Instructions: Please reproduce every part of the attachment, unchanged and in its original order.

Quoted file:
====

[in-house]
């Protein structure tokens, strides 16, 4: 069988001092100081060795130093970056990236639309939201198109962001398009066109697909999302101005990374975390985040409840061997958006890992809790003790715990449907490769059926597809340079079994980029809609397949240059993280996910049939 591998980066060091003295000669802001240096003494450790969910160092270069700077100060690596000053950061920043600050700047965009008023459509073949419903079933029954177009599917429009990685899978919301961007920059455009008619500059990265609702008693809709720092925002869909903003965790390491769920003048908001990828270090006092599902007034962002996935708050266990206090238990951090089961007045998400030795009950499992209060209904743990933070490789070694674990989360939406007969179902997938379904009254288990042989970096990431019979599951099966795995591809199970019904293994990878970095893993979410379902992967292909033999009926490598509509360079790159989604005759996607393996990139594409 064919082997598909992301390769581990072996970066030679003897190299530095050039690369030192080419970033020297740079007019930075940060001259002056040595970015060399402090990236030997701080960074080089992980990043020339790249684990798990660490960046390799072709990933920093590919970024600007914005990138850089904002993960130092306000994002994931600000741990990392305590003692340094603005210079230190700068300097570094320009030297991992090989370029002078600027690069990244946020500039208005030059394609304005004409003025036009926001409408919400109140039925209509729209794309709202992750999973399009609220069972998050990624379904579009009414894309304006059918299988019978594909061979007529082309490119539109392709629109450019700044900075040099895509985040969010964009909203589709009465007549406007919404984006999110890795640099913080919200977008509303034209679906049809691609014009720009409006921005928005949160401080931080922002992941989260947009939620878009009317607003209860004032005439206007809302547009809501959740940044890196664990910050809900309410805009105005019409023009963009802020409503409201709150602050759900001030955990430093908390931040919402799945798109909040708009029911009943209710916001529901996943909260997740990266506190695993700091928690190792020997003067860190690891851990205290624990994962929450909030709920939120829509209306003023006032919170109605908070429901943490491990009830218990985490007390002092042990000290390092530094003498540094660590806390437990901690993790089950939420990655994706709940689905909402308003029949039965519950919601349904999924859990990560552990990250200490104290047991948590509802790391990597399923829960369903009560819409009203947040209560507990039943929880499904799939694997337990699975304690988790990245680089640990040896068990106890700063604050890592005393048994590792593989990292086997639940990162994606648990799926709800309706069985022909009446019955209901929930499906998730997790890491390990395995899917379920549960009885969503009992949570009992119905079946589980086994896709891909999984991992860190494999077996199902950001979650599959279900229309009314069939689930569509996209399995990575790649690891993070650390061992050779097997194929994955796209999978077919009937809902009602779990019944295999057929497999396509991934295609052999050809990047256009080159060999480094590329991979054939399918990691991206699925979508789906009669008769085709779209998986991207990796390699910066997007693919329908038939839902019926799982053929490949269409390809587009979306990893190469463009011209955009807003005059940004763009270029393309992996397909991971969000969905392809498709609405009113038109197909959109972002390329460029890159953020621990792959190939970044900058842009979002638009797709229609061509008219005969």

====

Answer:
[in-house]
């Protein structure tokens, strides 16, 4: 069988001092100081060795130093970056990236639309939201198109962001398009066109697909999302101005990374975390985040409840061997958006890992809790003790715990449907490769059926597809340079079994980029809609397949240059993280996910049939 591998980066060091003295000669802001240096003494450790969910160092270069700077100060690596000053950061920043600050700047965009008023459509073949419903079933029954177009599917429009990685899978919301961007920059455009008619500059990265609702008693809709720092925002869909903003965790390491769920003048908001990828270090006092599902007034962002996935708050266990206090238990951090089961007045998400030795009950499992209060209904743990933070490789070694674990989360939406007969179902997938379904009254288990042989970096990431019979599951099966795995591809199970019904293994990878970095893993979410379902992967292909033999009926490598509509360079790159989604005759996607393996990139594409 064919082997598909992301390769581990072996970066030679003897190299530095050039690369030192080419970033020297740079007019930075940060001259002056040595970015060399402090990236030997701080960074080089992980990043020339790249684990798990660490960046390799072709990933920093590919970024600007914005990138850089904002993960130092306000994002994931600000741990990392305590003692340094603005210079230190700068300097570094320009030297991992090989370029002078600027690069990244946020500039208005030059394609304005004409003025036009926001409408919400109140039925209509729209794309709202992750999973399009609220069972998050990624379904579009009414894309304006059918299988019978594909061979007529082309490119539109392709629109450019700044900075040099895509985040969010964009909203589709009465007549406007919404984006999110890795640099913080919200977008509303034209679906049809691609014009720009409006921005928005949160401080931080922002992941989260947009939620878009009317607003209860004032005439206007809302547009809501959740940044890196664990910050809900309410805009105005019409023009963009802020409503409201709150602050759900001030955990430093908390931040919402799945798109909040708009029911009943209710916001529901996943909260997740990266506190695993700091928690190792020997003067860190690891851990205290624990994962929450909030709920939120829509209306003023006032919170109605908070429901943490491990009830218990985490007390002092042990000290390092530094003498540094660590806390437990901690993790089950939420990655994706709940689905909402308003029949039965519950919601349904999924859990990560552990990250200490104290047991948590509802790391990597399923829960369903009560819409009203947040209560507990039943929880499904799939694997337990699975304690988790990245680089640990040896068990106890700063604050890592005393048994590792593989990292086997639940990162994606648990799926709800309706069985022909009446019955209901929930499906998730997790890491390990395995899917379920549960009885969503009992949570009992119905079946589980086994896709891909999984991992860190494999077996199902950001979650599959279900229309009314069939689930569509996209399995990575790649690891993070650390061992050779097997194929994955796209999978077919009937809902009602779990019944295999057929497999396509991934295609052999050809990047256009080159060999480094590329991979054939399918990691991206699925979508789906009669008769085709779209998986991207990796390699910066997007693919329908038939839902019926799982053929490949269409390809587009979306990893190469463009011209955009807003005059940004763009270029393309992996397909991971969000969905392809498709609405009113038109197909959109972002390329460029890159953020621990792959190939970044900058842009979002638009797709229609061509008219005969």